Everyone knows that technology makes it harder to concentrate--with a world of distractions just a click away, getting down to that necessary but less-than-exciting task can feel nearly impossible. But what if technology is not only the cause of our distraction epidemic but also its cure?
That's the premise behind a host of products, gadgets, and apps all aimed at helping the willpower-challenged avoid just one more glimpse of cute baby animal pics or friends' Facebook feeds. Tailored to every style and situation, these gizmos promise to block out distractions so you can get much more done.
Who it's for: The nostalgic writer
What it does: It looks like a mutant '80s typewriter, and it does basically what a typewriter used to--allows you to write stuff and nothing else. "It combines the simplicity of a typewriter with modern technology like an electronic paper screen and cloud backups to create the best possible writing experience. It is designed to do one thing only but do it exceptionally well. Since there is no email, Facebook, browser, or menus, you are able to stay in your creative groove and finally get your writing done!" promises the Hemingwrite site. But, be warned, all that concentration will cost you a hefty $399.
2, 3. FocusWriter, WriteRoom.
Who they're for: Nonnostalgic, distractible writers (or those with less discretionary income)
What they do: Can't justify the price tag of Hemingwrite (or face the thought of lugging around such a behemoth)? FocusWriter might be a good bet for you. It creates a clean, distraction-free interface on your computer without any menus or other visual clutter to get in the way of your creativity, all for the far more modest price of $5. WriteRoom does something similar for Macs and will run you $9.99.
4, 5. Anti-Social, SelfControl.
Who they're for: Social media (or kitten photo) addicts
What they do: Can't stop checking Facebook and Twitter? Anti-Social will block out any site you're addicted to for a period of time you specify. "Start Anti-Social, and Facebook and Twitter go away," promise its makers. SelfControl does much the same thing, and once you start the blocker, nothing--not even removing the app from your computer--will stop it. It's for Macs only, however.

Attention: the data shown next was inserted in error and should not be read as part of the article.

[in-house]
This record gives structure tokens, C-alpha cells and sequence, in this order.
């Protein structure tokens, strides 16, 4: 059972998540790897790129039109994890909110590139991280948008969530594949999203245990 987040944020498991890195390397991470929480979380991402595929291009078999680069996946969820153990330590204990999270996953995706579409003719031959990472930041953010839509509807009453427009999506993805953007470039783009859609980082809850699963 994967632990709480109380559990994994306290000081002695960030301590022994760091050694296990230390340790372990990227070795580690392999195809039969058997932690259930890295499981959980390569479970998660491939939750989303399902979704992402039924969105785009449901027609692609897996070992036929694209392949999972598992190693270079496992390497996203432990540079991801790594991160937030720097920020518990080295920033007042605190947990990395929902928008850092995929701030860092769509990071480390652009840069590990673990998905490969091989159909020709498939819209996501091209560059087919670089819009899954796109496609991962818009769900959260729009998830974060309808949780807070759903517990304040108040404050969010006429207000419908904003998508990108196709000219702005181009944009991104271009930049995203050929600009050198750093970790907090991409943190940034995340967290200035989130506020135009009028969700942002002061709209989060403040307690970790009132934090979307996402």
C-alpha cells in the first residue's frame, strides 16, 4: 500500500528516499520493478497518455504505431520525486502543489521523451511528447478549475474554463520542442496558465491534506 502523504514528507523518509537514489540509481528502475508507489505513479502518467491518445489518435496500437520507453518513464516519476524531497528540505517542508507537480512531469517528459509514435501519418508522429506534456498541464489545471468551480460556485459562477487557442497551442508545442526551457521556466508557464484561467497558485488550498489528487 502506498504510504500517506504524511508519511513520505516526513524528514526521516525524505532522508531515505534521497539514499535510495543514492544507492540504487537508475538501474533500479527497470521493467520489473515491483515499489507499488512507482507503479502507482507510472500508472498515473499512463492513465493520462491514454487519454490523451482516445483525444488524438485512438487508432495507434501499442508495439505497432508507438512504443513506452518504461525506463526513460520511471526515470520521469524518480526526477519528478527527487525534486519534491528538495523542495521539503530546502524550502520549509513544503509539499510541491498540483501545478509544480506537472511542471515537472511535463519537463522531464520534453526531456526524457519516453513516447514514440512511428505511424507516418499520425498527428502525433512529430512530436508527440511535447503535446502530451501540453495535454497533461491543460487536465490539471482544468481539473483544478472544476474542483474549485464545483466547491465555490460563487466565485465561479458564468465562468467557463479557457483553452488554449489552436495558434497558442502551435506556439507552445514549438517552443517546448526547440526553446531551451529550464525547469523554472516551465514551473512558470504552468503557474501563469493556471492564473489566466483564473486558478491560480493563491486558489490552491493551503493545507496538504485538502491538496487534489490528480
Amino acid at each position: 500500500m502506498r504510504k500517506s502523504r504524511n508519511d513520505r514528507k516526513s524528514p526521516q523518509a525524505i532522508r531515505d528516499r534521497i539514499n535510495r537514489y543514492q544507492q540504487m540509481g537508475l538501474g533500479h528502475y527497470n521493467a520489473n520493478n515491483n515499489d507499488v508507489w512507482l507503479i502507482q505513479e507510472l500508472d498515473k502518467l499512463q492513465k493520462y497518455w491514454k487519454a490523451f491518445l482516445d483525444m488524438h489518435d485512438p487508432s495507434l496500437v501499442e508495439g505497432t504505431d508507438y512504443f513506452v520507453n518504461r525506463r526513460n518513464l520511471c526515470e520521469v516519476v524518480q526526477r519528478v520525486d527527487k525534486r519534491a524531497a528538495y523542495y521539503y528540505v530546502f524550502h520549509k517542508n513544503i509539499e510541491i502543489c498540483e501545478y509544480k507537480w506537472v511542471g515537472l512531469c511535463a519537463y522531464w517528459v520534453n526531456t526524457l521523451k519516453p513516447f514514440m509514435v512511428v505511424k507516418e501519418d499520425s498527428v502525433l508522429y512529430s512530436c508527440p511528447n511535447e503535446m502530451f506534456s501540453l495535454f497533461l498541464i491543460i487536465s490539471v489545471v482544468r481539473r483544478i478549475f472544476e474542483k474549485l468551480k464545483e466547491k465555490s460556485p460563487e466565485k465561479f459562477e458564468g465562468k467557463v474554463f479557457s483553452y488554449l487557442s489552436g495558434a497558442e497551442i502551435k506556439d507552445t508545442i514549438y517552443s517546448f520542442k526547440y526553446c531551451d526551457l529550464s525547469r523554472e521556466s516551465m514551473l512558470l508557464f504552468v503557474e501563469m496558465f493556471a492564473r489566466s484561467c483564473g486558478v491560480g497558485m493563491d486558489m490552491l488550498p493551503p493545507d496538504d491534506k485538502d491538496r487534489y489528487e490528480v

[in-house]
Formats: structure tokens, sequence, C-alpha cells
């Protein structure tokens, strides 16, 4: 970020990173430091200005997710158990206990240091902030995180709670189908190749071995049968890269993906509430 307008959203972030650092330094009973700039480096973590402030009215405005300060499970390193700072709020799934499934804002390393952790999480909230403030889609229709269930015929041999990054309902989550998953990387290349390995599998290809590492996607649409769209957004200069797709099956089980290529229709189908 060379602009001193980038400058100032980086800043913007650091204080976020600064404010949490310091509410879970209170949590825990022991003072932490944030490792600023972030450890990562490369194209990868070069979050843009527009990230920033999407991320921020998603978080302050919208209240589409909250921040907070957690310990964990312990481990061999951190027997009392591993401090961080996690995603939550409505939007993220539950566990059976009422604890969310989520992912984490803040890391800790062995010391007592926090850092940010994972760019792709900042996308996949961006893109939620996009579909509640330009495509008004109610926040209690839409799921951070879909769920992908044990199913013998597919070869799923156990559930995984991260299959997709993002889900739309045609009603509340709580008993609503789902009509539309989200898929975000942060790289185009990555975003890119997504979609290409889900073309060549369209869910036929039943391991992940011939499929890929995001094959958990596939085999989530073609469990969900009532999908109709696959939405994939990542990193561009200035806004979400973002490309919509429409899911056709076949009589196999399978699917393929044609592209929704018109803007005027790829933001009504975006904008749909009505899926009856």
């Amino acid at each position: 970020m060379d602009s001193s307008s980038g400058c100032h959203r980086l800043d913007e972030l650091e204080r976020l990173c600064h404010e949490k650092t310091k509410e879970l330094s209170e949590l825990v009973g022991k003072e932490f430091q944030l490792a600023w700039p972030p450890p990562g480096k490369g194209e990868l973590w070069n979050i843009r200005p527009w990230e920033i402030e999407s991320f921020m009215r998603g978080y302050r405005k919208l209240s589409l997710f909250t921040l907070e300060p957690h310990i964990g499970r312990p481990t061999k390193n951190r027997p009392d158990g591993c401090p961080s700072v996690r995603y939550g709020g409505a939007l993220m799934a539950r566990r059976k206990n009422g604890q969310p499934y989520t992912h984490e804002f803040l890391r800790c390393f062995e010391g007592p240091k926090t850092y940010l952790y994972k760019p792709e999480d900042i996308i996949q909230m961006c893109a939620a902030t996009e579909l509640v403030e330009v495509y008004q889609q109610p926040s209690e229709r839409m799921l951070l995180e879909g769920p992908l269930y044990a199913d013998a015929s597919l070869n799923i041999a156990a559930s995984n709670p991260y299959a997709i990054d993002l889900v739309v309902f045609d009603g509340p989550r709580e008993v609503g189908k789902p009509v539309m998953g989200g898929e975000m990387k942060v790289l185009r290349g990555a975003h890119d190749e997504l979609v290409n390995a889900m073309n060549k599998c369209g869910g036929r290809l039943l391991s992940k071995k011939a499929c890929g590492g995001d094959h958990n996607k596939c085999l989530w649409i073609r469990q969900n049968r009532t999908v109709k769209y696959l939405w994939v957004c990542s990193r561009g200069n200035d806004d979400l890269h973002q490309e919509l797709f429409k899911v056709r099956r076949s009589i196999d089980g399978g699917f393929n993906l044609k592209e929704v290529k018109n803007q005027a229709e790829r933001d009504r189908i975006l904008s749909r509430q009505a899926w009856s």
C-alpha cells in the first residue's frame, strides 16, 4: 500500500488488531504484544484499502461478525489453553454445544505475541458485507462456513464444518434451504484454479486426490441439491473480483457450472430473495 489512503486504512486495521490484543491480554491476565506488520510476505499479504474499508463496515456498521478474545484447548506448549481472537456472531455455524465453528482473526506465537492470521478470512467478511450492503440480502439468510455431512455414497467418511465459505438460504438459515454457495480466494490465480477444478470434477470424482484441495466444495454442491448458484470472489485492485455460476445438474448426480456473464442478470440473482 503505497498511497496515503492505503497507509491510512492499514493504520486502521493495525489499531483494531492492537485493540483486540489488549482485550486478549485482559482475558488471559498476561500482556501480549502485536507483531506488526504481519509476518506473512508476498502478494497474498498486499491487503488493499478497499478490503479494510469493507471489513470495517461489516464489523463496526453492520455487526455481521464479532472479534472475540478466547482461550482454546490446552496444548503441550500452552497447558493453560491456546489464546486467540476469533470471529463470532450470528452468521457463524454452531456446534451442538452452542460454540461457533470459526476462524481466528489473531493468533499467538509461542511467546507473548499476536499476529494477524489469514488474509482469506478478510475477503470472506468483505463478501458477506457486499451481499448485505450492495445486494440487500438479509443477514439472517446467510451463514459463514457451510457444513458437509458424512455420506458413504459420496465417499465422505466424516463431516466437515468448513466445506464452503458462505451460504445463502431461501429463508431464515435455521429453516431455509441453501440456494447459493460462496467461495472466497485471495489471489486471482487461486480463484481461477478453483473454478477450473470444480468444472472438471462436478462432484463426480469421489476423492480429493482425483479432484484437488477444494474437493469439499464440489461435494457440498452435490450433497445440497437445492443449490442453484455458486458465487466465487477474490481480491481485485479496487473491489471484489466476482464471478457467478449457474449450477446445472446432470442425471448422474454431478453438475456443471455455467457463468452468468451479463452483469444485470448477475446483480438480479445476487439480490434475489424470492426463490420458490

6, 7. StayFocusd, Freedom.
Who they're for: Really hard cases of Web addiction
What they do: If just blocking out specific sites for specific times seems too weak a medicine for your rampaging Web addiction, StayFocusd for Chrome might be a better bet. Rather than block out the internet for set periods, it blocks out the entire internet all the time, except for specific windows of availability set by you. Freedom ($10) does much the same thing and is compatible with Mac, PCs, and Android.
8. Focus Lock.
Who it's for: Those who can't stop checking their Android phone
What it does: Focus Lock promises to help you stop being a slave to your Android phone by blocking notifications for 25 minutes from whichever apps most distract you, followed by a five-minute unlocked window (fans of the Pomodoro method will recognize this ratio). "The nice thing about Focus Lock is that you can block specific apps without having to turn off all of your notifications, put your phone in Airplane Mode, or just turn it off," Lifehacker explains in its write-up of the app.
9. Time Out.
Who it's for: Break-phobic workaholics
What it does: There's a mountain of research showing you'll get more done if you take periodic short breaks to refresh, but if you're the type who struggles to step away from your work, taking this advice on board can be a challenge. Time Out aims to help by reminding you to take a break at an interval set by you. It's only for Macs.
Who it's for: Task switchers
What it does: Does switching between very different sorts of tasks eat into your productivity? Then consider Concentrate, which lets you craft sets of tools for different types of work and switch cleanly between them. "When I activate 'Writing,' the app automatically closes my email client and internet browser; blocks me from Twitter, Facebook, and YouTube; launches Microsoft Word; and sets my instant messaging status to "away." Then, when I want to concentrate on 'Social Media Management,' I can customize a completely different set of actions," explains Jocelyn K. Glei on 99U.
Of course, none of these apps and gizmos are a magic solution, as blogger Nir Eyal recently pointed out on Medium. Just purchasing them isn't enough. You have to actually use them, and that can be tricky.
"The biggest problem with these technologies is that they don't exhibit many of the important traits found in products that change behavior for good. For one, they're not fun to use. Facebook, Twitter, Pinterest, and Instagram, among other habit-forming technologies, changed users' daily routines by being inherently enjoyable. I worry many of the products attempting to keep us focused are things people feel they have to use instead of want to use," he writes.
Could any of them work for you?